The CHill Zone of T&F: Conway's View From the Finish Line

Sport & Enhancement – Where to Next ?

Feb 1st, 2013
4:10 pm PDT

Me for Blog picI’ve tried my best to stay away from this topic for a while – drugs in sport. Primarily because it seems to result in a no win situation for the sport of track and field because the only time it’s discussed is on those occasions when high profile athletes are either caught using PED’s or are suspected of their use.

However, the news is full of drug talk these days, and none of it is centered around track and field! So what better time to put the topic on the table? Can’t be accused of pointing fingers at anyone in the sport, so perhaps we can actually look at possible solutions – or at the very least look at charting direction for the sport.

Let’s start with what’s already out there. The biggest story is Lance Armstrong "coming clean". After denying for well over a decade that he had any involvement with performance enhancing drugs, he finally admitted to doping throughout his career – including during his 7 Tour de France victories. Like so many others, the phrase "I never failed a drug test" was true in spite of his regular use of  testosterone, EPO, and human growth hormones!

We’ve also recently watched Major League Baseball hold its annual Hall of Fame voting, which resulted in ZERO inductees – as everyone on the ballot was either implicated in a doping scandal, or heavily suspected of drug use! Barry Bonds, Roger Clemens, and Sammy Sosa among others were told NO to the Hall of Fame, in spite of putting up the greatest numbers ever seen in the sport.

And just this past week, as we prepare for this weekend’s Super Bowl game, Ray Lewis was accused of using deer antler spray to rehab from an early season injury. Who had even heard of deer antler spray before this week? Yet apparently it contains a banned performance enhancer – IGF-1. So now we have animal parts being used to provide substances to aid in the improvement of athletic performance. Obviously no stone is left unturned when it comes to the attempt to improve one’s athletic prowess!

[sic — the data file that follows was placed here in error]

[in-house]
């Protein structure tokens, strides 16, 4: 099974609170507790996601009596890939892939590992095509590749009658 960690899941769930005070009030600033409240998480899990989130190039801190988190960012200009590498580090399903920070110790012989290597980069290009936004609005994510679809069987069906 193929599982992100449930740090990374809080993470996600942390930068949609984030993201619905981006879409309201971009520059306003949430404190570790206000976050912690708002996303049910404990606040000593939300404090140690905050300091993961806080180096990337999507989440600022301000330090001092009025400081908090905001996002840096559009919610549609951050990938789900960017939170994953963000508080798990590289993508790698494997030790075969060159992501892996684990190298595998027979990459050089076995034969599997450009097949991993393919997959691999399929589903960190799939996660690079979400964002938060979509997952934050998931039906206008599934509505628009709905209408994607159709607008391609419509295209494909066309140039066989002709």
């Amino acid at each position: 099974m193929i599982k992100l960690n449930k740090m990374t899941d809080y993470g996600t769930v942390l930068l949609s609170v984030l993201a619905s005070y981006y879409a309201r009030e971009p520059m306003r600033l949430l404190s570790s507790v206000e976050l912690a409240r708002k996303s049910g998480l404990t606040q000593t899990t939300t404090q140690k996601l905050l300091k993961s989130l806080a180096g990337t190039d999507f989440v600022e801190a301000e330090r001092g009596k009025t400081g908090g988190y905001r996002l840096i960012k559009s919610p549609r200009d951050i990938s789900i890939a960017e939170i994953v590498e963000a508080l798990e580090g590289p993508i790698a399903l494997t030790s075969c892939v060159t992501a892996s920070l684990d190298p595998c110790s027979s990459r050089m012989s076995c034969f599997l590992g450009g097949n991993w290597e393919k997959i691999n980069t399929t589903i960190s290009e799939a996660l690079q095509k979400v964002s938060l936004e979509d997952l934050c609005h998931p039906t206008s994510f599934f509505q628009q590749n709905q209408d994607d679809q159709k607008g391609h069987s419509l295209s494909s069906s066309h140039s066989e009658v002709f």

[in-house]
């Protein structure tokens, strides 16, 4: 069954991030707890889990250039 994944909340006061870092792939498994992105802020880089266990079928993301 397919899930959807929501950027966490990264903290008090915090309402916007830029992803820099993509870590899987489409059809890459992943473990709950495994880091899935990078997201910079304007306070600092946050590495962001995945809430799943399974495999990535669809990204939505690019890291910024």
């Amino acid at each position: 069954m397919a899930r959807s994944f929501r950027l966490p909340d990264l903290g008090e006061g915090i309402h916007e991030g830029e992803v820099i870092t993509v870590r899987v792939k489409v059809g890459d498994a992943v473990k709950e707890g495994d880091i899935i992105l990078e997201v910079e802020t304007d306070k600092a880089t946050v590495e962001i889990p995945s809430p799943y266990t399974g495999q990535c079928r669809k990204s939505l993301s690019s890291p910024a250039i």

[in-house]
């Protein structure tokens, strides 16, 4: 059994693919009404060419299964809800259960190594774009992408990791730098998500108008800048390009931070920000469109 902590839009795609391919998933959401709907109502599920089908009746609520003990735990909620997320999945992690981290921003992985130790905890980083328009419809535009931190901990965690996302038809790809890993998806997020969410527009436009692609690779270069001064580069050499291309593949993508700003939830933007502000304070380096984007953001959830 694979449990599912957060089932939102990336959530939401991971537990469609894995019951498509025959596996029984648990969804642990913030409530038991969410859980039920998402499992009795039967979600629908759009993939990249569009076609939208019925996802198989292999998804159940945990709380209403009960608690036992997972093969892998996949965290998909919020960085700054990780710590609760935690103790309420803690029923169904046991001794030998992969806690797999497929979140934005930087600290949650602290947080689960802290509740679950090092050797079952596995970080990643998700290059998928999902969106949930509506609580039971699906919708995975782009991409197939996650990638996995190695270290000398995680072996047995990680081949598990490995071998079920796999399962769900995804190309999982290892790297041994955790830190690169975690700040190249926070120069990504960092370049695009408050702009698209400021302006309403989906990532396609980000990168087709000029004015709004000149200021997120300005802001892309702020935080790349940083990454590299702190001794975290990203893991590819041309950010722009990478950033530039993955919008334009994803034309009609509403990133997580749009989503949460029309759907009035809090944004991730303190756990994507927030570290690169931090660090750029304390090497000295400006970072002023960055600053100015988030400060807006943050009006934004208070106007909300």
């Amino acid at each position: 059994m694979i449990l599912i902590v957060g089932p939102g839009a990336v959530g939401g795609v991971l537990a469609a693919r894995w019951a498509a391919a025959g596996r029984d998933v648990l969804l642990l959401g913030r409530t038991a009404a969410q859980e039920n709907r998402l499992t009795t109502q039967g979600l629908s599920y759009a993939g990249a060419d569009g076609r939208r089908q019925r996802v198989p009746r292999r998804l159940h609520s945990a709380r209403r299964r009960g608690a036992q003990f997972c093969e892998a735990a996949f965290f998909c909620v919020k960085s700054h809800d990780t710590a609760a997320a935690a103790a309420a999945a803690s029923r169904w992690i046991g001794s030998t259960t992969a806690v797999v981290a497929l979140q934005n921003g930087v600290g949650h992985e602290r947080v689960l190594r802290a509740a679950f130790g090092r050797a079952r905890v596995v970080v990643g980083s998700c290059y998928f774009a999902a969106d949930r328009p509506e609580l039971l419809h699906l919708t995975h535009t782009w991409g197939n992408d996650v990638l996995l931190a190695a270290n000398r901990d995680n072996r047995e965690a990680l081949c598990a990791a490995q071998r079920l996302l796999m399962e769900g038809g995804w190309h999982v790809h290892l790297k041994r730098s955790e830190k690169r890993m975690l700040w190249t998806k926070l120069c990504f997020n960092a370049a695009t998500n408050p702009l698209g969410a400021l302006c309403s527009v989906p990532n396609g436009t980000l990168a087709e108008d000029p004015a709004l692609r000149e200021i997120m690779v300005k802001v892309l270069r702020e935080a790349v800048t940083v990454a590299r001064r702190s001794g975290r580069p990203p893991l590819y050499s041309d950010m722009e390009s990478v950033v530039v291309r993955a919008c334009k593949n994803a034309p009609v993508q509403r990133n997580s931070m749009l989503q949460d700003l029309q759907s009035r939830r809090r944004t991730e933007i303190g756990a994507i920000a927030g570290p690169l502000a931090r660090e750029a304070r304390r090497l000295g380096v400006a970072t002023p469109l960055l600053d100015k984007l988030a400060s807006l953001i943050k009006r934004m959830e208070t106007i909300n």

Finally, a couple of weeks a ago I came across an article about a new dietary supplement developed by Russian sports scientists – "Monster Mix" – that contains naturally occurring "metabolic intermediates". Reportedly the results of its use include marked increases in muscle protein synthesis; muscle growth; coordination; and improved recovery ability among other things. The kicker? The substance is considered to be a legal supplement – and is replacing creatine as the muscle/strength builder of choice for many!

What does all this mean? It means that science is well ahead of sports administrators/administration, and the war against drug use in sport has been lost – because the scientists employed by the athletes and their teams/camps are light years ahead of those administering sports. Whereas Ben Johnson/Charlie Francis were concerned about merely "masking"  drug use, Tim Montgomery/Marion Jones/Victor Conte taught us that the real key is to use substances for which tests do not exist – be they natural like HGH, or synthetic like Tetrahydrogestrinone (The Clear)! After all, passing the test is all that matters in sport. Pass the test and you’re good to go – and clearly (pun intended) athletes have become exceedingly sophisticated at ensuring that tests are passed! And sports administrators are doing little to make testing more "fail safe".